√ d D−1 |Ψi = c X |α i ⊗ |φ i (58) D m c m s m=0

Pds−1 −iEkαm where |φmis = k=0 c˜ke |Ekis. We can now calculate the conditional probability as follows

Accepted in Quantum 2020-10-28, click title to verify. Published under CC-BY 4.0. 12 P (a on S , αm on C) P (a on S|αm on C) = = P (αm on C)

|(hα | ha|) |Ψi|2 = m = P 2 a |(hαm| ha|) |Ψi|

√ 2 dc PD−1 (hαm| ha|) D m0=0 |αm0 ic |φm0 is = √ 2 = P dc PD−1 a (hαm| ha|) D m0=0 |αm0 ic |φm0 is

d −1 2 (59) PD−1 P s −iEkαm0 (hαm| ha|) m0=0 |αm0 ic k=0 c˜ke |Ekis = = D−1 d −1 2 P P P s −iEkαm0 a (hαm| ha|) m0=0 |αm0 ic k=0 c˜ke |Ekis

d −1 d −1 2 PD−1 P c iEn(αm−αm0 ) P s −iEkαm0 m0=0 n=0 e ha| k=0 c˜ke |Ekis = = D−1 d −1 d −1 2 P P P c iEn(αm−αm0 ) P s −iEkαm0 a m0=0 n=0 e ha| k=0 c˜ke |Ekis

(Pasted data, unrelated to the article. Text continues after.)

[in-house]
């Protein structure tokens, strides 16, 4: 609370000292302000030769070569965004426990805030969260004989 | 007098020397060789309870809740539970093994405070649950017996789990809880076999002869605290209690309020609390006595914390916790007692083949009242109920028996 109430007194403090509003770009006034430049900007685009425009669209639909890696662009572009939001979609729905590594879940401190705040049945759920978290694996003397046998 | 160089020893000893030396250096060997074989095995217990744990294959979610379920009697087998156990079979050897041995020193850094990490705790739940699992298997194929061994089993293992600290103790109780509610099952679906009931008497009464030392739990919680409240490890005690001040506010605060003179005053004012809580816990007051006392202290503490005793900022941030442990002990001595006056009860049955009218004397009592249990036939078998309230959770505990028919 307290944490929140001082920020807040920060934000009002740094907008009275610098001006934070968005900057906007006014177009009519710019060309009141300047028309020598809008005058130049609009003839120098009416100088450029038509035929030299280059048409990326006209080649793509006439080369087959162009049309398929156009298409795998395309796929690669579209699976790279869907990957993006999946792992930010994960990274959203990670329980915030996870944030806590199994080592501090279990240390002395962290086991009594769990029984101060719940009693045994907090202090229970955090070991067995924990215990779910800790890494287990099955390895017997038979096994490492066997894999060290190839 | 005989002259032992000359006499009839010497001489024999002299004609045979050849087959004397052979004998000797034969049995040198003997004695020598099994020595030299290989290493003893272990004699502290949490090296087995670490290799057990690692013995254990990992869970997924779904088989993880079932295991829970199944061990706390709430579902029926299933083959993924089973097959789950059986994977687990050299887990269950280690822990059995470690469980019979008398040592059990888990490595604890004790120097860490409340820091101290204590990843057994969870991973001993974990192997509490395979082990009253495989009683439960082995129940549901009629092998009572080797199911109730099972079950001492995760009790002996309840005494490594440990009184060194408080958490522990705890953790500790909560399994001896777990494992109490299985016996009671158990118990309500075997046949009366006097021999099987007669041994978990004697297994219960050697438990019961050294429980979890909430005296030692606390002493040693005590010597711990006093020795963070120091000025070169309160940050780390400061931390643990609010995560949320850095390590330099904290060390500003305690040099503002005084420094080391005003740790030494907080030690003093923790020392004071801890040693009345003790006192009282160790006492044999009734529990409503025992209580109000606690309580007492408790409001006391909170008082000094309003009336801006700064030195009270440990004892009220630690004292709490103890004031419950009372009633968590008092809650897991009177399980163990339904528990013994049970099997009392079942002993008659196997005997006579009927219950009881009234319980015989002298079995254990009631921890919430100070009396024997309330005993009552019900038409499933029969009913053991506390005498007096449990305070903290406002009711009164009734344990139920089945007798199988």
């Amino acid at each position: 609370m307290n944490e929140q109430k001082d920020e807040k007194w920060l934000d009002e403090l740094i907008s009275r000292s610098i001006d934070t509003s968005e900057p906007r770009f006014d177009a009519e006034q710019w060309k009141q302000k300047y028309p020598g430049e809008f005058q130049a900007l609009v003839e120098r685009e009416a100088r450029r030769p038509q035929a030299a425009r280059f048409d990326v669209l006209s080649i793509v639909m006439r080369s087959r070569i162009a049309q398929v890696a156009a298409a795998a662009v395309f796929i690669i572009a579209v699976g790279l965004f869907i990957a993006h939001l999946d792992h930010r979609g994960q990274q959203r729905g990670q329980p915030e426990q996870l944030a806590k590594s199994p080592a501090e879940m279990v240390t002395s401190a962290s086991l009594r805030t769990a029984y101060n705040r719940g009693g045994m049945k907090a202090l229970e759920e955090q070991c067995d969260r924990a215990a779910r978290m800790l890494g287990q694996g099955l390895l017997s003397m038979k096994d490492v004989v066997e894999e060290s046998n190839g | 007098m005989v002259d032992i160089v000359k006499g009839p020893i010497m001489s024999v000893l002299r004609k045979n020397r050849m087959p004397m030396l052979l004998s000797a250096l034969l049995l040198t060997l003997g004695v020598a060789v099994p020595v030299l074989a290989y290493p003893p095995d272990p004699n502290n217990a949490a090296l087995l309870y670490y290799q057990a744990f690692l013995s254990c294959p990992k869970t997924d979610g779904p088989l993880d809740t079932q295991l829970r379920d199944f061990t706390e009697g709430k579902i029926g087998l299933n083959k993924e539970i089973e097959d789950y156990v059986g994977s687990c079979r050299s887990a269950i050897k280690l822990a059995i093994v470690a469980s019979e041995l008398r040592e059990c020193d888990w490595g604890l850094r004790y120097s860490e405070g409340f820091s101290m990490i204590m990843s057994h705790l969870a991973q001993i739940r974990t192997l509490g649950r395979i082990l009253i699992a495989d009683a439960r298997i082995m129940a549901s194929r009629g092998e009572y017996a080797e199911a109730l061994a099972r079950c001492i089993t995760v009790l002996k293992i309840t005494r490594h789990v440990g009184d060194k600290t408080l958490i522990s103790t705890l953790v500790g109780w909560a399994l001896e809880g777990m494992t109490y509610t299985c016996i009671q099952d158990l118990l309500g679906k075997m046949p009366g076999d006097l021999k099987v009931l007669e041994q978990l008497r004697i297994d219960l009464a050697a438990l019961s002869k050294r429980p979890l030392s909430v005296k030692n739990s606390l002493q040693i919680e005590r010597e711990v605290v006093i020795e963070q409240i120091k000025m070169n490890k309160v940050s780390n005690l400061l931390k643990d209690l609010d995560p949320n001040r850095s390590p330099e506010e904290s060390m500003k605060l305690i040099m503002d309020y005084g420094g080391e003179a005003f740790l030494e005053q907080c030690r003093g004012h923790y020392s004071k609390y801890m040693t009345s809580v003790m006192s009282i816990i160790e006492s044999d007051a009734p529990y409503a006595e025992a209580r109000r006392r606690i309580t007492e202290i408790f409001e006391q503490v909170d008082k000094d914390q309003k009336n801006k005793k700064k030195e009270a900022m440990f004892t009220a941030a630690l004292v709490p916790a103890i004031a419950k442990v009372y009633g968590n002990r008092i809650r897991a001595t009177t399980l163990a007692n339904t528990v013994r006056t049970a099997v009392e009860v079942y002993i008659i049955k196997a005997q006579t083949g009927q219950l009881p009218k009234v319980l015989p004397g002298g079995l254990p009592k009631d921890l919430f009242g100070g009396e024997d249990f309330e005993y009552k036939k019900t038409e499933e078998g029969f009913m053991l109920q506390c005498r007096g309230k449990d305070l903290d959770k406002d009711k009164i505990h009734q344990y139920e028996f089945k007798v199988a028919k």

d −1 d −1 2 P c iEnαm P s PD−1 −i(Ek+En)αm0 n=0 e ha| k=0 c˜k m0=0 e |Ekis = . d −1 d −1 D−1 2 P P c iEnαm P s P −i(Ek+En)αm0 a n=0 e ha| k=0 c˜k m0=0 e |Ekis

PD−1 −iαm0 (En+Ek) Thanks to equation (53), that is m0=0 e = DδEn,−Ek , we have

2 Pds−1 −iEkαm ha| k=0 c˜ke |Ekis P (a on S|αm on C) = = d −1 2 P P s −iEkαm a ha| k=0 c˜ke |Ekis (60)

|ha|φ i|2 = m = |ha|φ i|2 P 2 m a |ha|φmi|

ˆ −iHs(αm−α0) ˆ and considering that |φmis = e |φ0is = Us(αm − α0) |φ0i we obtain 2 ˆ P (a on S|αm on C) = ha| Us(αm − α0) |φ0i . (61)

Accepted in Quantum 2020-10-28, click title to verify. Published under CC-BY 4.0. 13